MLB Drug Scandal

As many of us know, right now, Major League Baseball is about to come down on one of the biggest drug scandals in the history of the league. Earlier this week, the league announced that it was seeking to suspend over a dozen players, many of them superstars, for use of a clinic in Miami. Some these players include Melky Cabrera, Alex Rodriguez, and perhaps the player who has the most to lose out of anybody on the list: Ryan Braun, the 2011 National League MVP and the only player to successfully appeal a drug teat. This will ruin Braun if he gets suspended. These players allegedly used a clinic in Miami owned by Anthony Bosch. Bosch is cooperating with league officials but the suspensions will take some time.

This will be bigger than BALCO, the San Francisco Bay area drug scandal back in the early 2000s with Barry Bonds. This will be bigger than the 2003 List, a list that, despite not being released in full to the public, contained over a hundred names of players but not one was suspended. This will even be bigger than the Mitchell Report, the damning list by Former Senator George Mitchell that again alleged dozens of players were using steroids or other performance enhancing drugs. Why will this be so damaging? Because baseball is supposed to be clean. Only now we know, it isn’t. And I’m furious.

What happened Commissioner Selig? What happened to this game? You’ve been in charge of this league for years and were there from the very start of this “Steroid Era.” What’s it gonna take, huh? BALCO wasn’t enough. The Mitchell Report clearly wasn’t enough. Baseball as previous generations is forever gone. And you’ve done nothing to help.

Baseball is one of America’s favorite sports. But it’s been slowly losing its popularity. These drug scandals have a lot to do with that. But not with me. I’ve been a die-hard Red Sox fan for years and it pains me to see the game I love in this situation. Some of you may be saying “Let them use the steroids. Who cares?” Well, I care.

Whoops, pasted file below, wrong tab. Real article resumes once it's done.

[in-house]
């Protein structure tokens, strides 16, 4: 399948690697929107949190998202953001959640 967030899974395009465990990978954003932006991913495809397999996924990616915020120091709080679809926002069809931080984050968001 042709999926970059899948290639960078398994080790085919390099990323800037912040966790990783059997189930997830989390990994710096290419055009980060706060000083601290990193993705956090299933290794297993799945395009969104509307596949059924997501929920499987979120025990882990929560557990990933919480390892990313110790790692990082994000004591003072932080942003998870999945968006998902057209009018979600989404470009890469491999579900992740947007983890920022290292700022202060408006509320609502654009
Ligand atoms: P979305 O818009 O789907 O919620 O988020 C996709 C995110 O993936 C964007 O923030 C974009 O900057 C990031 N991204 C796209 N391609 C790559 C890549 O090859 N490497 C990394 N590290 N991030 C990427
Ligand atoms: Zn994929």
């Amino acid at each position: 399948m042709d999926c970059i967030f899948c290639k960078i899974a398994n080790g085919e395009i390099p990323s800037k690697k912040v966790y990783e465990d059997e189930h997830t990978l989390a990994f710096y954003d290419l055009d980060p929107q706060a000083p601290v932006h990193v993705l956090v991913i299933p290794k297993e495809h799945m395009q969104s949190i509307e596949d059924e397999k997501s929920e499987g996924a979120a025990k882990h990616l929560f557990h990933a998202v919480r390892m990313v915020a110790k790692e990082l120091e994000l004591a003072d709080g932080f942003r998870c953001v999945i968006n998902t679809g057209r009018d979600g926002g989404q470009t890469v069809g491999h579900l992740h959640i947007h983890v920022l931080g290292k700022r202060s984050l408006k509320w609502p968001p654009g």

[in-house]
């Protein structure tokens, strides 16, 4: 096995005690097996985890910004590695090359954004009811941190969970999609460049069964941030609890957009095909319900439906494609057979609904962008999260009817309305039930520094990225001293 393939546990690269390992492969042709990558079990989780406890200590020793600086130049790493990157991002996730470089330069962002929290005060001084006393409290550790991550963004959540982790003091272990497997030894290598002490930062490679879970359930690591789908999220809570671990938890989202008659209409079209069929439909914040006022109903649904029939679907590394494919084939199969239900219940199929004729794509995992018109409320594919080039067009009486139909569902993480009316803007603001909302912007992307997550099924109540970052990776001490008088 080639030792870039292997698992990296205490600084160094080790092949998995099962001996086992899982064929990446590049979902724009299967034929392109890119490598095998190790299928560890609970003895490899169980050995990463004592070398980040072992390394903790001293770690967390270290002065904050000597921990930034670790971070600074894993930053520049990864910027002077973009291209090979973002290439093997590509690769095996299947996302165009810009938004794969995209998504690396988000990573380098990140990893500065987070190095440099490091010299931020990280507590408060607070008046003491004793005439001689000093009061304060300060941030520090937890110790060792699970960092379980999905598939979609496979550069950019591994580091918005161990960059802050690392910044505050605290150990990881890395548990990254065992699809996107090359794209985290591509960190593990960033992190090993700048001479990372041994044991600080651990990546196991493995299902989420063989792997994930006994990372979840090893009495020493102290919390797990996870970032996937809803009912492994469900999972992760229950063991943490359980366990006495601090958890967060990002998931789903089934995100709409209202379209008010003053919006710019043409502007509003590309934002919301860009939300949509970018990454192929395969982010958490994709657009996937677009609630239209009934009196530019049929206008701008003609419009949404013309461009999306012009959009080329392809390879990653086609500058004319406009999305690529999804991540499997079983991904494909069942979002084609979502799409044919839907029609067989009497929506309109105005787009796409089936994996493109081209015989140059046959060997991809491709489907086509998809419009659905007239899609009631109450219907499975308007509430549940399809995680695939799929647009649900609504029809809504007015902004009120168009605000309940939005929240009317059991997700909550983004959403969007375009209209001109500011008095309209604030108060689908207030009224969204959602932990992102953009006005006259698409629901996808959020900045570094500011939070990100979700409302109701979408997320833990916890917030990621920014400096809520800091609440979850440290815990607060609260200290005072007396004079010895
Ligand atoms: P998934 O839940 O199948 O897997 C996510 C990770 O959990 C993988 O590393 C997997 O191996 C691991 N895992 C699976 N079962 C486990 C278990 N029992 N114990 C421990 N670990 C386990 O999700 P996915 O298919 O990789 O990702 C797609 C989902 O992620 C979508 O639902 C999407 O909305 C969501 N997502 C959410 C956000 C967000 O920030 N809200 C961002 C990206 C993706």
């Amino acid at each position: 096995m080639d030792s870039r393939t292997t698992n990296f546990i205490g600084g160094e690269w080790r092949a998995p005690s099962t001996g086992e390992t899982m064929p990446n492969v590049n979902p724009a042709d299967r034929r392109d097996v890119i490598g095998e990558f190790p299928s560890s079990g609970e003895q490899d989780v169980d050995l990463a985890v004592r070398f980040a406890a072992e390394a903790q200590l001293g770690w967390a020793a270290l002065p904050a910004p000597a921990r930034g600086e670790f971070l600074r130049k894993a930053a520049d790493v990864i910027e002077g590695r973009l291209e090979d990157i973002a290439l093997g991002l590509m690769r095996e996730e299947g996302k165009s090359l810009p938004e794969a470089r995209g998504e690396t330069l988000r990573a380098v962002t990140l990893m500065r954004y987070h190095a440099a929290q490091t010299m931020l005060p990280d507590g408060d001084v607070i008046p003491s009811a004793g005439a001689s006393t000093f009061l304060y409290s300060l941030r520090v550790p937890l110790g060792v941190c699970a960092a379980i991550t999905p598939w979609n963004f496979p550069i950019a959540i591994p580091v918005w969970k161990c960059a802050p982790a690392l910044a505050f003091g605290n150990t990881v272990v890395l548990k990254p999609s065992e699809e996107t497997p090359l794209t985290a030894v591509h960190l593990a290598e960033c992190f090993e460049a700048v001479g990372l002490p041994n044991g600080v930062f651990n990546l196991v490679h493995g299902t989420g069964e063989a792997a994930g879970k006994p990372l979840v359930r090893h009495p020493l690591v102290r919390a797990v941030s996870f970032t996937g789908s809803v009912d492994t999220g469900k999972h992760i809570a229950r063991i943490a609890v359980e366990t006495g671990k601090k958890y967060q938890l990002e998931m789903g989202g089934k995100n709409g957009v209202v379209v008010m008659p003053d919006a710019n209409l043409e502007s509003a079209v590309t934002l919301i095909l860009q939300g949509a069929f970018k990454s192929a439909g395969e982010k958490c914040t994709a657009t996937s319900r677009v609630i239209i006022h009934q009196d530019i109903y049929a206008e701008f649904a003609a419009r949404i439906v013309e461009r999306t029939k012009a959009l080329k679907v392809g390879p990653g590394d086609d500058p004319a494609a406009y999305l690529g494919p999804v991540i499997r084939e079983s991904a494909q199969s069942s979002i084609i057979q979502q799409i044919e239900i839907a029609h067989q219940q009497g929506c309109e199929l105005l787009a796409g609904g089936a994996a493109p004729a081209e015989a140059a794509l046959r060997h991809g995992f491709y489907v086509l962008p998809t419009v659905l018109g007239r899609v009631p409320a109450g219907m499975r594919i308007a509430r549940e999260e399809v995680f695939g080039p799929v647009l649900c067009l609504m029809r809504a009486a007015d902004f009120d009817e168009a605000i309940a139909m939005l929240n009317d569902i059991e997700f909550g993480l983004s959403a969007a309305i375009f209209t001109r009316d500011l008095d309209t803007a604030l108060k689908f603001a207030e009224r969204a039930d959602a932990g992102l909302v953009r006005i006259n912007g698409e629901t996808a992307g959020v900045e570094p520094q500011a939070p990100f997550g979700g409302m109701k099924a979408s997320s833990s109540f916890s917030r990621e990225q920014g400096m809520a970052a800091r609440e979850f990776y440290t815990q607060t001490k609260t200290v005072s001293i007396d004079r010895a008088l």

Here’s the deal. Using performance enhancing drugs is not only an extremely poor decision by the players, who by using these drugs are endangering their own lives, disrespecting all of the players who fight tooth and nail to keep their jobs in baseball the fair way, but angers many fans. We are tired of hearing about this. I want this sport clean. When I moved to Maine in 2004, I started school right after the Harvest Break in the County. Everybody and their grandmother talked about only one thing: Red Sox. And what did they do that year, just a few days after I started school? They won their first World Series in 86 years. When I was a child, I didn’t like sports too much. I liked playing with my friends at recess for a little bit but it wasn’t until I got into middle school when I realized what these sports did. The Red Sox won the Series. I learned that baseball mattered here a lot more than it did in California. Same with football and basketball and hockey. These sports were something different. They made friendships. I became hooked. But with every scandal, every suspension, it takes something away from the integrity of the sport. Cheaters have no place in baseball. How am I supposed to support something that can’t even separate the honest players from the liars.

And what about the kids today? What kind of example does it set to the kids of this country when they see their favorite player cheated? It sets a terrible example. But these kids, who want to be baseball players, may endanger their own lives by using steroids themselves. This is a huge deal. But I am so sick and tired of having to see this year after year.

The time has come for baseball. This suspension will hurt everything the league has been doing. Several players are facing 50 game suspensions. Some may be facing even more. Well, that’s not good enough. These professional athletes have been given some spectacular God-given talent. If they can’t respect the game and continue to use these drugs, then ban them. Permanently. Only then, can baseball return to being America’s pastime.